On the uphill, the power of the Brio and Brio Amaze certainly come through. I wouldn't characterize it as quick when headed up a mountain, but both models that are equipped with 5-speed automatic are definitely quicker than the rest in this group.
On the downhill the Brio Amaze was very good, but the Brio hatchback was even better. Both cars were taut and confident in tackling the corners. The Hondas braked well, turned in with ease and the transmission responds quickly all throughout the exercise. What would be truly eye opening is seeing how the Brio would compare head to head against the current Suzuki Swift 1.4L as another benchmark car; if memory serves, we were very impressed with it back in 2011.
As for fuel economy, we honestly didn't test them as the route and timetable wouldn't allow it. As soon as we get our hands on the Brio and Brio Amaze for a full test drive, you'll be the first to read about it.
A strategy realigned
Honda Cars Philippines has big stakes riding on the arrival of the Brio and Brio Amaze.
If you've been keeping an eye on our monthly sales reports, there's no way to sugarcoat that Honda's numbers have been dropping. It's not a problem with regards to their models as all the cars in the line are being updated or changed all together such as the City, Jazz and Civic. It's doesn't seem to be a problem of lack of exposure or marketing because Honda has been very visible lately.
The numbers really appear to be a result of a revision of strategy, positioning and pricing. Honda has raised the game of their two subcompacts (if they can still be called that) so much that the price has become a bone of contention on the showroom floor particularly if there are choices out there like the Ford Fiesta, Toyota Vios, Mitsubishi Mirage, Toyota Wigo and even the Ford EcoSport among others, in the same price range. Perhaps the 2014 Honda Brio and Brio Amaze can address that.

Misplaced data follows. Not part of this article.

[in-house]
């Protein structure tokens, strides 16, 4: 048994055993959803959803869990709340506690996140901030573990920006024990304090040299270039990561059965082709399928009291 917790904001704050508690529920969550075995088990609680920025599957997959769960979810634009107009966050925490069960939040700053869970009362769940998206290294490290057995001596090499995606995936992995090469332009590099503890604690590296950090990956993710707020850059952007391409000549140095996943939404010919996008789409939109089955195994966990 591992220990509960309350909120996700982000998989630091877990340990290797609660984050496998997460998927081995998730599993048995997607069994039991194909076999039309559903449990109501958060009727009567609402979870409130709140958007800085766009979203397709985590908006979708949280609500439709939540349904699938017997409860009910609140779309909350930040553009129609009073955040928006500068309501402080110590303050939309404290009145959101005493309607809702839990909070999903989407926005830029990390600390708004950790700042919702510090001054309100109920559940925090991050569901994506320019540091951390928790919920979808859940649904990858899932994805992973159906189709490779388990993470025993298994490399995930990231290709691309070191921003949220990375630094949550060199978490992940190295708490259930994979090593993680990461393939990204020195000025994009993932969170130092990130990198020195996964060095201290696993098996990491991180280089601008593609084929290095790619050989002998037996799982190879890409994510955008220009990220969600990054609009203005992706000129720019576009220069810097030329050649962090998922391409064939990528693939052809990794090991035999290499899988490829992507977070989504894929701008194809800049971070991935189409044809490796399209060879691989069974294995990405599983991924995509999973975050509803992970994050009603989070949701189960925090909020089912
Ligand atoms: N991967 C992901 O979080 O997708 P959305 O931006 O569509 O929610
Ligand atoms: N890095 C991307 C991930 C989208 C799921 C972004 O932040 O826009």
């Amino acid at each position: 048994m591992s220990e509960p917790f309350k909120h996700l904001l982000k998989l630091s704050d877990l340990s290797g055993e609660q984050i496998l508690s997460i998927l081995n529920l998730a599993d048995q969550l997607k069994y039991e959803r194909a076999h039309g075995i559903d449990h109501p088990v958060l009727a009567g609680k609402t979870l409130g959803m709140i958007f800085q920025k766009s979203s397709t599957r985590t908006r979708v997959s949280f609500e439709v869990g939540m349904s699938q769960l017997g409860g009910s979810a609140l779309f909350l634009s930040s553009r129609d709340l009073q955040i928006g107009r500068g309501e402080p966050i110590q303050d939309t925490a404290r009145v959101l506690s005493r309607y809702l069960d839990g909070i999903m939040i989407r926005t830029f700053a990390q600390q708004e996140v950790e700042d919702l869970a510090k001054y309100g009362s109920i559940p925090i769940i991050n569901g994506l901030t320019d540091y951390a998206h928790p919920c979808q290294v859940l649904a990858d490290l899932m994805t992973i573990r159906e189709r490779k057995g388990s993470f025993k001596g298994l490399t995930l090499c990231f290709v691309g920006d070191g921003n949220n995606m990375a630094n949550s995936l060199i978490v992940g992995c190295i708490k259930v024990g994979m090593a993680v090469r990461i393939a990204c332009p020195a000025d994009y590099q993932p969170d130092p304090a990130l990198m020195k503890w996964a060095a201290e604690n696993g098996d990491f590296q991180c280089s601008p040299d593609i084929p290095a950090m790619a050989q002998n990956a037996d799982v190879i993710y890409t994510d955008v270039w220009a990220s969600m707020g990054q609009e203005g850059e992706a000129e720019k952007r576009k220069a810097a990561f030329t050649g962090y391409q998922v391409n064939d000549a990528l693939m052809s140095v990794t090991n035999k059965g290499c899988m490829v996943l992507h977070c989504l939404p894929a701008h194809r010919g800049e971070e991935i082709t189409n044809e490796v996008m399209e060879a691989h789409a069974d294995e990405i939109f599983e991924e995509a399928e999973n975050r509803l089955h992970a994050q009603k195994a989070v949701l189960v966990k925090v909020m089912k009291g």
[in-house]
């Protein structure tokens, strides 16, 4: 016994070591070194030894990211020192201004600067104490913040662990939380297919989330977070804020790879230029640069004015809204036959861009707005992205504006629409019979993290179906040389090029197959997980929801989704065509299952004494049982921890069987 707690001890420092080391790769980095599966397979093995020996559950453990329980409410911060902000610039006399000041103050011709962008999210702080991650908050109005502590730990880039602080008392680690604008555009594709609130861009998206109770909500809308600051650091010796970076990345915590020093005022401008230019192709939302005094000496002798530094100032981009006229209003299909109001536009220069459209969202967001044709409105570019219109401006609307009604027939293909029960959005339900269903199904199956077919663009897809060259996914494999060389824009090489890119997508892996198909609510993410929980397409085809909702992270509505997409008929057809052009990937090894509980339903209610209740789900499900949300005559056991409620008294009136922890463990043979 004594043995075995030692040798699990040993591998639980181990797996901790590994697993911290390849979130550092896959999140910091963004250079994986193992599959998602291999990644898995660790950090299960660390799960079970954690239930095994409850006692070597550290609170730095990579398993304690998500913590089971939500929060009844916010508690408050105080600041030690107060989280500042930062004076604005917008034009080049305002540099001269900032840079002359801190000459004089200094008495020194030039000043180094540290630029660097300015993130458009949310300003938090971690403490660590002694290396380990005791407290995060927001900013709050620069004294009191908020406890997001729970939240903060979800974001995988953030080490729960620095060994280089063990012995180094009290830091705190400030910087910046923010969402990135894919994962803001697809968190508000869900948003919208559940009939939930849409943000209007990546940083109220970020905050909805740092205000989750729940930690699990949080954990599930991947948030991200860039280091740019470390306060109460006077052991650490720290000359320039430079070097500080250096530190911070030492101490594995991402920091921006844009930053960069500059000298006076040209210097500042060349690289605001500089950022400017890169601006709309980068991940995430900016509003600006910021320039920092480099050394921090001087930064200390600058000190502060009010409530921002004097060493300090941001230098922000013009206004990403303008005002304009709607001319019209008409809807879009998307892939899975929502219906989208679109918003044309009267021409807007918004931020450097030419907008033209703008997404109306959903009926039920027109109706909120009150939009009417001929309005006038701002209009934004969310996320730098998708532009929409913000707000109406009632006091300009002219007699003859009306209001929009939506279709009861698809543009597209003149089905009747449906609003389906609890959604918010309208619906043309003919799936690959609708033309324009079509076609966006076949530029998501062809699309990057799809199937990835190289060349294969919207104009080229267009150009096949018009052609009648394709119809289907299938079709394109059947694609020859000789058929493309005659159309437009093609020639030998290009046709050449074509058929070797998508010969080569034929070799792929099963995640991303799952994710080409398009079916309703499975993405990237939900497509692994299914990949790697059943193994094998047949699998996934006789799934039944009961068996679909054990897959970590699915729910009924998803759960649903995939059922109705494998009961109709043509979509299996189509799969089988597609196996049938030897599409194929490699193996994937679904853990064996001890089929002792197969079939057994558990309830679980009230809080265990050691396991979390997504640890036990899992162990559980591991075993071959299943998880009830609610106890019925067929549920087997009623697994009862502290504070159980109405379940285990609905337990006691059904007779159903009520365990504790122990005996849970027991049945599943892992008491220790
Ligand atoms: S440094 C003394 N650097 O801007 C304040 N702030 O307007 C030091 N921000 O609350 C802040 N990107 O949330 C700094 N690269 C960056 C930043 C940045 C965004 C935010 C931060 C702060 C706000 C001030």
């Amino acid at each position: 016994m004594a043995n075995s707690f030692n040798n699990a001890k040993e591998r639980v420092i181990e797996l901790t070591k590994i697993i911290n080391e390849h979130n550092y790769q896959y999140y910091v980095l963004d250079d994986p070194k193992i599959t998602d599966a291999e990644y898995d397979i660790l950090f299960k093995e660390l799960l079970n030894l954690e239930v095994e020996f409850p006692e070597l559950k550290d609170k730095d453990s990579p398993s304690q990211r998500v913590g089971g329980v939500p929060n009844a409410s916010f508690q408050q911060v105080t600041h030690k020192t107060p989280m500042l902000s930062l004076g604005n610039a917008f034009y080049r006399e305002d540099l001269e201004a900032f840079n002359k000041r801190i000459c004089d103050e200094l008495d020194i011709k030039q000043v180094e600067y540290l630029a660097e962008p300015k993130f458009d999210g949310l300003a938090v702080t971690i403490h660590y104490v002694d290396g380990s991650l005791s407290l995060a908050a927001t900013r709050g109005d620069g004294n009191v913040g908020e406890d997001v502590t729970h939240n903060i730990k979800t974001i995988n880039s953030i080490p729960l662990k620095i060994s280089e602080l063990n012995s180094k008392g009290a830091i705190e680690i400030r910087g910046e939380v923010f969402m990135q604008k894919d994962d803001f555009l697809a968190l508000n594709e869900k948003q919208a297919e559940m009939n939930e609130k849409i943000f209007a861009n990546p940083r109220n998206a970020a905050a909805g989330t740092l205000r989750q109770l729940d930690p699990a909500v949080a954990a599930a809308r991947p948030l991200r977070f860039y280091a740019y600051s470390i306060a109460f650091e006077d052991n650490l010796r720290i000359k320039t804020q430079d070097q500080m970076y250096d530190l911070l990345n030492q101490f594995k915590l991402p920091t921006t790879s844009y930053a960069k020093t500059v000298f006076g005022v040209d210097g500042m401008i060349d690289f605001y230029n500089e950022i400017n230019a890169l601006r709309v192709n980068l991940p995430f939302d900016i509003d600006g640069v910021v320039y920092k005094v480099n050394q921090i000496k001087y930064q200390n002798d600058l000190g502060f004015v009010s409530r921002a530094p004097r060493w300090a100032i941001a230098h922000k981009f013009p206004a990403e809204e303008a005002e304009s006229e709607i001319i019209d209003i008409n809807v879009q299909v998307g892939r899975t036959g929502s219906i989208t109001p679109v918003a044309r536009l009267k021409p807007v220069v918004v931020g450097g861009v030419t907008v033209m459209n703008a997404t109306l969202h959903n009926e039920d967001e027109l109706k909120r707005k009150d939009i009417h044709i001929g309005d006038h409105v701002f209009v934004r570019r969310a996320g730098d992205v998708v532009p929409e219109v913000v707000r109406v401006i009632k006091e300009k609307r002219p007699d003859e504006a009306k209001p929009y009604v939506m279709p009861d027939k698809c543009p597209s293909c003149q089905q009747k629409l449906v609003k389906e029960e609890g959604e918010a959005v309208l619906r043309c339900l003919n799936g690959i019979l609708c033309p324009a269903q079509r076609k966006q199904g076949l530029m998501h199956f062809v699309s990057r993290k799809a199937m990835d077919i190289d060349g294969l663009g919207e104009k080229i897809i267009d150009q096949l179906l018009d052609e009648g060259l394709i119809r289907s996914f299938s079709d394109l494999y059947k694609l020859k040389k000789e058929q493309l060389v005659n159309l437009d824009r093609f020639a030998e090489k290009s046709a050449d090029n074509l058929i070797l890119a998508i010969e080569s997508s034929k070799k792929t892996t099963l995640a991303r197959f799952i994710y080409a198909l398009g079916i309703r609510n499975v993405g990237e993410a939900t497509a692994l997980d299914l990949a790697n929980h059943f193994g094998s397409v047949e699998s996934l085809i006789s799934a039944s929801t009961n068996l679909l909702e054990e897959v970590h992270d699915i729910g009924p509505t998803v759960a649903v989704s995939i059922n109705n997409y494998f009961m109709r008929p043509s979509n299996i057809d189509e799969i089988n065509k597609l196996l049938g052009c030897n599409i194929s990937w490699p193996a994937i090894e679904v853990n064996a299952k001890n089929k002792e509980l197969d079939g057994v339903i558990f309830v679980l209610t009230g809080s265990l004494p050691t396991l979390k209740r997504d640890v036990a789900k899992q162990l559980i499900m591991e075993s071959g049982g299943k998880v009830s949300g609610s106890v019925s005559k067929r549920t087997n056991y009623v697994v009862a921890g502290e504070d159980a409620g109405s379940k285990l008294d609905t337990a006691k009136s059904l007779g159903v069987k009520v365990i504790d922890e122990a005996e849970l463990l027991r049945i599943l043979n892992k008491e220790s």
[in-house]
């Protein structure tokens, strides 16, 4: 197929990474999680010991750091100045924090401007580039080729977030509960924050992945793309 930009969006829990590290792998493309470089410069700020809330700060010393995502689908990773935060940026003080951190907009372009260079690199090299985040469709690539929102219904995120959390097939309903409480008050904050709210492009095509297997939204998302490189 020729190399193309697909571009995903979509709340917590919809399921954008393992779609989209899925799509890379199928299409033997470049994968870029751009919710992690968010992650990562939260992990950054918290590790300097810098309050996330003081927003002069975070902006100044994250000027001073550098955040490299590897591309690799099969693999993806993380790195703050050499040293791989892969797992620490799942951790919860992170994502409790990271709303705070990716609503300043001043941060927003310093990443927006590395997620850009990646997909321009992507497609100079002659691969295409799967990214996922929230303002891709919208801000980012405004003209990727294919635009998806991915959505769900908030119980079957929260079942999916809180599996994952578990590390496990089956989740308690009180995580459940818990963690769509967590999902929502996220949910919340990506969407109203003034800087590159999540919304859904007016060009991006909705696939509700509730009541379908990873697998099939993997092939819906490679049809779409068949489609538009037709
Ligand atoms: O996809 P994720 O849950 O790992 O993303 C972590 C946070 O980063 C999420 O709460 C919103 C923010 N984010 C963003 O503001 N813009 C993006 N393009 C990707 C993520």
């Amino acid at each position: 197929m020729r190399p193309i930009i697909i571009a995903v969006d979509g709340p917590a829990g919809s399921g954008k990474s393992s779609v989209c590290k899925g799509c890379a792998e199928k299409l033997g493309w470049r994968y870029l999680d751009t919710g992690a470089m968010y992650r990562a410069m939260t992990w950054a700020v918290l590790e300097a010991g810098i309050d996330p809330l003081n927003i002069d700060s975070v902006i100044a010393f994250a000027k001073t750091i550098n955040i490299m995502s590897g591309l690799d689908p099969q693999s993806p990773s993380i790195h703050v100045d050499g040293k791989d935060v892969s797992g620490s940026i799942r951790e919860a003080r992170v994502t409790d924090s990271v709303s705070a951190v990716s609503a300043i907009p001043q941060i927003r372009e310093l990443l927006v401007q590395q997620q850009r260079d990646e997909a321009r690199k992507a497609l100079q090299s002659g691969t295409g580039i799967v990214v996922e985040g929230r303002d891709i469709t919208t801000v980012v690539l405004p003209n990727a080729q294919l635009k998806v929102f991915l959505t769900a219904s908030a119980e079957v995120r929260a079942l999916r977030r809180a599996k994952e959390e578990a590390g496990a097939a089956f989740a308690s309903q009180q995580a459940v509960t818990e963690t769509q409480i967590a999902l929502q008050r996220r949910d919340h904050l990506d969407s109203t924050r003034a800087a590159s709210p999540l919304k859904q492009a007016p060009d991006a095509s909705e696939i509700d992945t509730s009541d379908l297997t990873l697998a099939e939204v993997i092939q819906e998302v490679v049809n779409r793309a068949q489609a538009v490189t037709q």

Unfortunately, there are still no official numbers regarding the pricing of the Brio and Brio Amaze, but HCPI President and General Manager Toshio Kuwahara told AutoIndustriya.com that the Brio's entry level variant (which we presume will get a 5-speed M/T and a standard radio) will start at around the PhP 600,000 mark while the Brio Amaze will be slightly more.
Kuwahara-san did not give as an indicative range as to how much the top spec Brio and Brio Amaze will cost, but judging by the equipment, we expect them to be somewhere around (or possibly below) PhP 700,000.
We're still more than a month away from the 5th Philippine International Motor Show, but already we're excited about these two very important models to make their mark. Yes, Honda is taking a gamble with their new model stratification strategy to elevate the Jazz and City and bring in the Brio and Brio Amaze but based on our quick drive, it's a bet with a very good chance of paying off.
UPDATE: For the complete prices of the 2014 Honda Brio and Brio Amaze, click here.